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How to type React Components with TypeScript

 1 year ago
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In this post, I’m going to discuss why and how to use TypeScript to type React components.

You’ll find how to annotate component props, mark a prop optional, and indicate the return type.

1. Why typing React components?

TypeScript is useful if you’re coding middle and bigger size web applications. Annotating variables, objects, and functions creates contracts between different parts of your application.

Typing constrains how a certain variable, object, or function must be used.

For example, let’s say I am the author of a component that displays a formatted date on the screen.

interface FormatDateProps {
date: Date
function FormatDate({ date }: FormatDateProps): JSX.Element {
return <div>{date.toLocaleString()}</div>;

According to the FormatDateProps interface, the component FormatDate accepts date prop only an instance of Date. That is a constraint of how the component should be used.

Why is this constraint important? Because the FormatDate component calls the method date.toLocaleString() on the date instance.

Then the user of the FormatDate component would have to satisfy the constraint, and provide date prop only with Date instances:

<FormatDate
date={new Date()}
/>

If the user forgets about the constraint, and for example provides a string "Sep 28 2021" to date prop:

<FormatDate
date="Sep 28 2021"
Type 'string' is not assignable to type 'Date'.Type 'string' is not assignable to type 'Date'.
/>

Then TypeScript will show a type error and indicate the expected data type.

2. Typing props

In my opinion, the best benefit React takes from TypeScript is the props typing.

Typing a React component is usually a 2 steps process.

A) Define the interface that describes what props the component accepts using an object type. A good naming convention for the props interface is ComponentName + Props = ComponentNameProps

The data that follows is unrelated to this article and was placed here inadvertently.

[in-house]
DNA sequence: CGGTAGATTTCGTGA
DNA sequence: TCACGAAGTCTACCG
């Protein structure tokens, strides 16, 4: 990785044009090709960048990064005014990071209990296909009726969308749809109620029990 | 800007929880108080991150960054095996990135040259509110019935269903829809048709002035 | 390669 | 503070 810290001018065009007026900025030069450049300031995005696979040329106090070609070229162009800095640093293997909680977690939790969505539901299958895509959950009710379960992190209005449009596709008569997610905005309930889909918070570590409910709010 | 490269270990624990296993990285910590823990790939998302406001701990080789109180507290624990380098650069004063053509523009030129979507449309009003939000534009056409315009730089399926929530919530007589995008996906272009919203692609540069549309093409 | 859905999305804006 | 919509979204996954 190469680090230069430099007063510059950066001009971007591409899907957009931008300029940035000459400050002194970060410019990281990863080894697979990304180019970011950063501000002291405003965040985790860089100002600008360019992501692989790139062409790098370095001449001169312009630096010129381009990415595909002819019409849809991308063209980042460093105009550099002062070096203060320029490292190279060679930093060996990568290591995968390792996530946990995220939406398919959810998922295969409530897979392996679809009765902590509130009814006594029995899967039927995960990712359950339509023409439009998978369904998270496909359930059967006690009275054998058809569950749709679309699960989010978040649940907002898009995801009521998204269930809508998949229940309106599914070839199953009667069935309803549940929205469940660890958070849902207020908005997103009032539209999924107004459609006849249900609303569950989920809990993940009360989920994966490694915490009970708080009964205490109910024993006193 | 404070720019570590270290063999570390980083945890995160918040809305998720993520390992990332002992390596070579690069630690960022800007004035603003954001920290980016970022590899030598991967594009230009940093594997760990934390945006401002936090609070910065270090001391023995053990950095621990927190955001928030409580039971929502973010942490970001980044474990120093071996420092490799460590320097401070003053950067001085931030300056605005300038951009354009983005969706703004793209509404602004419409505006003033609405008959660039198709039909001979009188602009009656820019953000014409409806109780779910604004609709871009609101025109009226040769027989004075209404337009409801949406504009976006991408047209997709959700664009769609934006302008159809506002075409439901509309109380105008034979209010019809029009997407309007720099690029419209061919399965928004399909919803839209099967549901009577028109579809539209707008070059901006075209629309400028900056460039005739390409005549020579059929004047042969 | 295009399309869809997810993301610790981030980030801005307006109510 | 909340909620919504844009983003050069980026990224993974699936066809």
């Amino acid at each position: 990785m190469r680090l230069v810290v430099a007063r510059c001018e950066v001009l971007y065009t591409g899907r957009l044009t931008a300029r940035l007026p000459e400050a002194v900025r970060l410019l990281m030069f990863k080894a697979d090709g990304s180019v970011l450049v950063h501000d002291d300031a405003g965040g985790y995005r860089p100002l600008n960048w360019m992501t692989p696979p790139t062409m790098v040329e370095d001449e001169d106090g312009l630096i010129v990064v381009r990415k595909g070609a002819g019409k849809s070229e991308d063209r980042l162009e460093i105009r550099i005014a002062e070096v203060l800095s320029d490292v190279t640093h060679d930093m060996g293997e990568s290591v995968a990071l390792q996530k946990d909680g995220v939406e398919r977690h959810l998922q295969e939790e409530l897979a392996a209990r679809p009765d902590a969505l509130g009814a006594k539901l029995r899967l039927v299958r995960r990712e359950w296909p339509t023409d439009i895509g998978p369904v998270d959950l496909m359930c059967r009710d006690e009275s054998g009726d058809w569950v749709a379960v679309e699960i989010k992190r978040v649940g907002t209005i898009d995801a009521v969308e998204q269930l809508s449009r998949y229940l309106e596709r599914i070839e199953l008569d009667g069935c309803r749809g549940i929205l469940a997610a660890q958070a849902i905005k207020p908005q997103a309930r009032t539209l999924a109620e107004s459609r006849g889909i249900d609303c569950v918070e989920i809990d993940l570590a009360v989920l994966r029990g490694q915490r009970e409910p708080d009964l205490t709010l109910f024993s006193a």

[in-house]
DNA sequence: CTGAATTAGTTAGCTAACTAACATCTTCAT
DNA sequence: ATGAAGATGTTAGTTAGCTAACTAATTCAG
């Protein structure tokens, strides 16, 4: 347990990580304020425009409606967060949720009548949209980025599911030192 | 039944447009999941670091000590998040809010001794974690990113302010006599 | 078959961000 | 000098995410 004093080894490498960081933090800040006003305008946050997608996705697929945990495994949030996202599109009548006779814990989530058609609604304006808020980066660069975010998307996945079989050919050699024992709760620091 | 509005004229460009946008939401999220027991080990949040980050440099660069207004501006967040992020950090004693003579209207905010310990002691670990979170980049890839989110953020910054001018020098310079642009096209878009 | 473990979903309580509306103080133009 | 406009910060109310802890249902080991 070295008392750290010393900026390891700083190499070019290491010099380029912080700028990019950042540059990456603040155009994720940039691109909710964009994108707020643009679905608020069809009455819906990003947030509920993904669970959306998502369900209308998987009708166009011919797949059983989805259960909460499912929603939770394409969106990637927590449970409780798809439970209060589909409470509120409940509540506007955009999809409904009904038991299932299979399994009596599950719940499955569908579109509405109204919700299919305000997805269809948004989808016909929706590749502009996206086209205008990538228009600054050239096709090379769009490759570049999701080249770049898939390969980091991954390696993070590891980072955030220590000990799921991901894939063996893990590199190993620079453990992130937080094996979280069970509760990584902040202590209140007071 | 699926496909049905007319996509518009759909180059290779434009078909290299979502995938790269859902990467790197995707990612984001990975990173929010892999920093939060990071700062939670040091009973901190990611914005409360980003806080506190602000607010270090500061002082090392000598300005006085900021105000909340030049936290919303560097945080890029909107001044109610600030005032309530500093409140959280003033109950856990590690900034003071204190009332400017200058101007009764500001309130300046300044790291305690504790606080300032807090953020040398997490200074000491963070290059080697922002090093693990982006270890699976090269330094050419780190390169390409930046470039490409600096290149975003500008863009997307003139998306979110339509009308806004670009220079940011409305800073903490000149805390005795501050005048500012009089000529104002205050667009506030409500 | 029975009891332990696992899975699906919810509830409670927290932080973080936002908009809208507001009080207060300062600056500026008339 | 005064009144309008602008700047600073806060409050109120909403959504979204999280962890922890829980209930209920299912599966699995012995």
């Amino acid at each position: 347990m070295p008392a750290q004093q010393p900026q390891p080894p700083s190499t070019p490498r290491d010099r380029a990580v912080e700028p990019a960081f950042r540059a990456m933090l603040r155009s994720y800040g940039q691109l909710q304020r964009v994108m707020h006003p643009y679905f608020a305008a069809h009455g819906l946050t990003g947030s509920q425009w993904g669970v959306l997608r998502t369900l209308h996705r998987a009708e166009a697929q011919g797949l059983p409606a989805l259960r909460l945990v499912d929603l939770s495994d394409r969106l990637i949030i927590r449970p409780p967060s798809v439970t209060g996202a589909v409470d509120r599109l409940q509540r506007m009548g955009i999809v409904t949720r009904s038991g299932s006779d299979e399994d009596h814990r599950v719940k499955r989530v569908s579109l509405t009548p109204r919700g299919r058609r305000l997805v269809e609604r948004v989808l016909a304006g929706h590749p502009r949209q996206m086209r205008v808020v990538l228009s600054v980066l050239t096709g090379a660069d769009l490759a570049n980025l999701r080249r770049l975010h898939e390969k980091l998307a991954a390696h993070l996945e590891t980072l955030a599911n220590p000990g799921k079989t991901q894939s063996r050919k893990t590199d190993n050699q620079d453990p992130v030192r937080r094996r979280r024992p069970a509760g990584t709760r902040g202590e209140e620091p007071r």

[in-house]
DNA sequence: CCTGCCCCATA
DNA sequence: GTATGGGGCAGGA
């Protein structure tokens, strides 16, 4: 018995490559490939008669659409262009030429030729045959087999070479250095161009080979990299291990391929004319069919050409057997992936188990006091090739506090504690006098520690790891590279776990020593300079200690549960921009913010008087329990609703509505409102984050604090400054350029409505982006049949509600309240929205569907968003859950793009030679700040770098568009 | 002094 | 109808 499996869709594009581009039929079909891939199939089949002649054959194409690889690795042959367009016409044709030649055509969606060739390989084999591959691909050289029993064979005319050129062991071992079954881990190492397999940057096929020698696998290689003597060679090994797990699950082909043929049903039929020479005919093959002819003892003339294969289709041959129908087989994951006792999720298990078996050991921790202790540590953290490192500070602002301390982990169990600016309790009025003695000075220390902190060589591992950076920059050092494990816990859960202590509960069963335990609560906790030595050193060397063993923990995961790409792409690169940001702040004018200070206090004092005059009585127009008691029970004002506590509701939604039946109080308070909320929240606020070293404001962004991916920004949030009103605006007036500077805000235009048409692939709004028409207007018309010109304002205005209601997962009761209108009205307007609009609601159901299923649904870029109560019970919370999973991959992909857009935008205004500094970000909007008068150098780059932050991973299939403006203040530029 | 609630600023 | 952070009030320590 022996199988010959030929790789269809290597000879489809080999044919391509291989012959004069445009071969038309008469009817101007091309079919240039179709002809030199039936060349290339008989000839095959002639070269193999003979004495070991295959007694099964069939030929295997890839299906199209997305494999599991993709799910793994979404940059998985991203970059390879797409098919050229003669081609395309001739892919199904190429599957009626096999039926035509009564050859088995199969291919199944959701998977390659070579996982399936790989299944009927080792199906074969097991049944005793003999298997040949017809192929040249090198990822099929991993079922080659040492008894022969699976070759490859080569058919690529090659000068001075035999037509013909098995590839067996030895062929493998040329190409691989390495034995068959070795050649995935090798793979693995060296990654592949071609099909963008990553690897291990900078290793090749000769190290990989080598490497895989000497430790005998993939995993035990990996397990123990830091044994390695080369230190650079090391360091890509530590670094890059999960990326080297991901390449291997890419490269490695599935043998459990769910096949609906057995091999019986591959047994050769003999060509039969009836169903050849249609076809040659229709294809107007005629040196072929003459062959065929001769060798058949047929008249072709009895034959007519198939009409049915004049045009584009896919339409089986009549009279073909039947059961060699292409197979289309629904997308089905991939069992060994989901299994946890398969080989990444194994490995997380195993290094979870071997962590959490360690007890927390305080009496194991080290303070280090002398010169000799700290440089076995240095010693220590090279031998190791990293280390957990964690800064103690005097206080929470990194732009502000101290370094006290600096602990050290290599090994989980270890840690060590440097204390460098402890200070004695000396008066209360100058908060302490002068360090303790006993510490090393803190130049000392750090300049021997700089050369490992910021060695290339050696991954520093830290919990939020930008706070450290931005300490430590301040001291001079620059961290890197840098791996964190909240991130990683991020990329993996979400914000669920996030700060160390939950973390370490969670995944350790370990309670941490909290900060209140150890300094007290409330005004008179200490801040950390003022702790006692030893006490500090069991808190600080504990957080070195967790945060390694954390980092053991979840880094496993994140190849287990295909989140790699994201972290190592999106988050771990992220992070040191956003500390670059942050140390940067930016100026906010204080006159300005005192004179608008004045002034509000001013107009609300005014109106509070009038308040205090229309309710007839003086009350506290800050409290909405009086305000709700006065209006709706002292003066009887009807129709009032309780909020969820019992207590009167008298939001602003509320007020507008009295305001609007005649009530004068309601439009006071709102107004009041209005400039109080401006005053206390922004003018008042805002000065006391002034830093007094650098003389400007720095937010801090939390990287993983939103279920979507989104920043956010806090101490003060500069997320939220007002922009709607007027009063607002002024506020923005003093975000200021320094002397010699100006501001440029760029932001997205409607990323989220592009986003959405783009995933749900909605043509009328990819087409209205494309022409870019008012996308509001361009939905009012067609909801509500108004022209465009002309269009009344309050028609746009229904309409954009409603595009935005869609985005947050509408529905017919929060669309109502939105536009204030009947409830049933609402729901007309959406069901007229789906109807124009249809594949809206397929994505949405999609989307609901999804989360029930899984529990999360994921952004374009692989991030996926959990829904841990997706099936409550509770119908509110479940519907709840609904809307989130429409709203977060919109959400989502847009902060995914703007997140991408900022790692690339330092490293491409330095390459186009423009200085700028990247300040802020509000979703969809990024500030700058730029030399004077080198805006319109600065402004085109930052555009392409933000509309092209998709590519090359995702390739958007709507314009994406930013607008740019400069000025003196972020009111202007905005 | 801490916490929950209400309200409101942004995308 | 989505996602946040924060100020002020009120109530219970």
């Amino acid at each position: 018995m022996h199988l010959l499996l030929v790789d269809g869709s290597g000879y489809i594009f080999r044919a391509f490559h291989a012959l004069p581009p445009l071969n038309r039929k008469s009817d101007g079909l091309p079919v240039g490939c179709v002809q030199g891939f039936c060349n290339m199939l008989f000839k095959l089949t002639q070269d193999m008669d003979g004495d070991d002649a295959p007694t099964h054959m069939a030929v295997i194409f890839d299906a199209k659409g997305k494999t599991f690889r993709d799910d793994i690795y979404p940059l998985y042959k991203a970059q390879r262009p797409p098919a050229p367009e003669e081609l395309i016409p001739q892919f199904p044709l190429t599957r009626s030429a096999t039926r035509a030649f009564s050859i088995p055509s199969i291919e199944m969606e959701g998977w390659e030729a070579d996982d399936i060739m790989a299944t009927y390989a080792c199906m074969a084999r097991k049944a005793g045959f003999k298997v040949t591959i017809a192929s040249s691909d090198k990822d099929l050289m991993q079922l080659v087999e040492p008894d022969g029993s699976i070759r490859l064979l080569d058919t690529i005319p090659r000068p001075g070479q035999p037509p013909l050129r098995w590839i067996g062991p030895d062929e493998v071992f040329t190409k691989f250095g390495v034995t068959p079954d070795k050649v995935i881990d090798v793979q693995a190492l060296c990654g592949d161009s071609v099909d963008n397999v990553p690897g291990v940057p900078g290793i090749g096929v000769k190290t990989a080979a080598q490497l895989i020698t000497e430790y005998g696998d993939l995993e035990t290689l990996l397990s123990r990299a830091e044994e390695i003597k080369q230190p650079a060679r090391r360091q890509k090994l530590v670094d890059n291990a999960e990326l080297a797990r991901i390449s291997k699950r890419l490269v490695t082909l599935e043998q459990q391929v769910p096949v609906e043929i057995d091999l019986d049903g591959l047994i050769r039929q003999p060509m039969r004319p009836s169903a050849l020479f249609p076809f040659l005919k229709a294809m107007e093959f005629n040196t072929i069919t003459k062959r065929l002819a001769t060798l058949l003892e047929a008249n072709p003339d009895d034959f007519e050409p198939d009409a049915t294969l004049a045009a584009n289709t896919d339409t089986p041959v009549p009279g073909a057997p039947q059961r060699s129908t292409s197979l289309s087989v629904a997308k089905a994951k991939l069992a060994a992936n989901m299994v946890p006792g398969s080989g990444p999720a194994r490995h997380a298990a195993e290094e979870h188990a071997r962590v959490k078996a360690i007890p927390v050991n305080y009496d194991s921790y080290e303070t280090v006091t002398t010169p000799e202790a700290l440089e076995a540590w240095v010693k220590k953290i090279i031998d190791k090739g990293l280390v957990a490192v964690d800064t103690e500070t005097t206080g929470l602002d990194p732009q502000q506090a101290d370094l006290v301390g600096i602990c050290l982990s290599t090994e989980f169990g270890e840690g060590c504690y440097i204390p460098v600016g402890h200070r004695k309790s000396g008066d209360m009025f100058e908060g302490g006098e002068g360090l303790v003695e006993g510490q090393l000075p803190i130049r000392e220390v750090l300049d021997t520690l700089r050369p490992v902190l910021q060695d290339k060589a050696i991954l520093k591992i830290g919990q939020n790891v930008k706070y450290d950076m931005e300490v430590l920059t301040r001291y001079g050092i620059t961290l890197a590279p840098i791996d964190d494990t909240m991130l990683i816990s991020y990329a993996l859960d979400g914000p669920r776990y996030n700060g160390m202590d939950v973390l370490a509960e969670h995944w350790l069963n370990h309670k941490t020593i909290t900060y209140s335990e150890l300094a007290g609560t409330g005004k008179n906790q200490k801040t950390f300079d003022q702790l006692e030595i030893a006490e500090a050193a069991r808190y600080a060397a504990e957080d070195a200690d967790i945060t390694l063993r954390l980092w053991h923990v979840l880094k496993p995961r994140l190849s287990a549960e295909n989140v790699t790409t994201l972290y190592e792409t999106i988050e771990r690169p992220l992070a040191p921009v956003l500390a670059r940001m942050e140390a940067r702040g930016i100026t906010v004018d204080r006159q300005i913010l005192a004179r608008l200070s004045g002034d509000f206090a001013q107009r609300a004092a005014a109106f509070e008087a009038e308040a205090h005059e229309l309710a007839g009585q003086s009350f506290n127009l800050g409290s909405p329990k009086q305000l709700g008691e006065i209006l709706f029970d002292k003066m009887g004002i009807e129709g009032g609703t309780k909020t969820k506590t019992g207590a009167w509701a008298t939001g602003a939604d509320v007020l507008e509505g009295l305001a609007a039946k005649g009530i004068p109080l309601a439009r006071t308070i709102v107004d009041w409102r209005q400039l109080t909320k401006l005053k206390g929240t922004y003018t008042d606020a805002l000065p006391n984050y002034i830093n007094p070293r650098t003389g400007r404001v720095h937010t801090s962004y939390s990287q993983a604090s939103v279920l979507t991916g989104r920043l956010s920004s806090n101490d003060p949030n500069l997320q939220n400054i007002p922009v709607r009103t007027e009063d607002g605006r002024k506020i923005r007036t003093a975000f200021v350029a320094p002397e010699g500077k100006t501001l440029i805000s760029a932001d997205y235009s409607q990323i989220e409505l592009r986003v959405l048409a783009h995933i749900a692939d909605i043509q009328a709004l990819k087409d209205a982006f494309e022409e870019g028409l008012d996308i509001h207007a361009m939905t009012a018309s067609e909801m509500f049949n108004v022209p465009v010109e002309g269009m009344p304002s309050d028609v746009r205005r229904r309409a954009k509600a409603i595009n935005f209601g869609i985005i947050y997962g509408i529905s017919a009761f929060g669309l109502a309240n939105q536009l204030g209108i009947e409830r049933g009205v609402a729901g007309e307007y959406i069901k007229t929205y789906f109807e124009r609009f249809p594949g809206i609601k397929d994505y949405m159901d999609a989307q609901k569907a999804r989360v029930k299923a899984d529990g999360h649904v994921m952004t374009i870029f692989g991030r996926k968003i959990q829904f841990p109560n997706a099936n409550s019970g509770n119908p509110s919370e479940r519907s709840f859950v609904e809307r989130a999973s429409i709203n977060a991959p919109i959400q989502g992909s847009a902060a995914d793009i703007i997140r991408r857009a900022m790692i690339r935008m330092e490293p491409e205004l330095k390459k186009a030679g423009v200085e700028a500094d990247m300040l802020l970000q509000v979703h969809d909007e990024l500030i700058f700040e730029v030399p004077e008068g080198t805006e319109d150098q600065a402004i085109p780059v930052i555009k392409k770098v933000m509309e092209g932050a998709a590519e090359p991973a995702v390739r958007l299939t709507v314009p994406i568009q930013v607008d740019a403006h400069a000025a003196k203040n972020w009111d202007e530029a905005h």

B) Inside the functional component function, annotate the props parameter with the props interface.

For example, let’s annotate a component Message that accepts 2 props: text (a string) and important (a boolean):

interface MessageProps {
text: string;
important: boolean;
function Message({ text, important }: MessageProps) {
return (
<div>
{important ? 'Important message: ' : 'Regular message: '}
{text}
</div>

MessageProps is the interface that describes the type of props the component accepts: text prop as string, and important as boolean.

Now when rendering the component, you would have to set the prop values according to the props type:

<Message
text="The form has been submitted!"
important={false}
/>

Basic Prop Types suggests types for different kinds of props. Use the list as an inspiration.

2.1 Props validation

What’s great now is that if you happen to provide the component with the wrong set of props, or wrong value types, then TypeScript is going to warn you at compile time.

Usually, a bug is caught in one of the following phases — type checking, unit testing, integration testing, end-to-end tests, bug report from the user — and the earlier you catch the bug, the better!

If the Message component renders with an invalid prop value:

<Message
text="The form has been submitted!"
important={0}
Type 'number' is not assignable to type 'boolean'.Type 'number' is not assignable to type 'boolean'.
/>

or without a prop:

<Message
Property 'text' is missing in type '{ important: true; }' but required in type 'MessageProps'.Property 'text' is missing in type '{ important: true; }' but required in type 'MessageProps'.
important={true}
/>

then TypeScript will warn about that.

When typing React props, be as restrictive as it makes sense.

2.2 children prop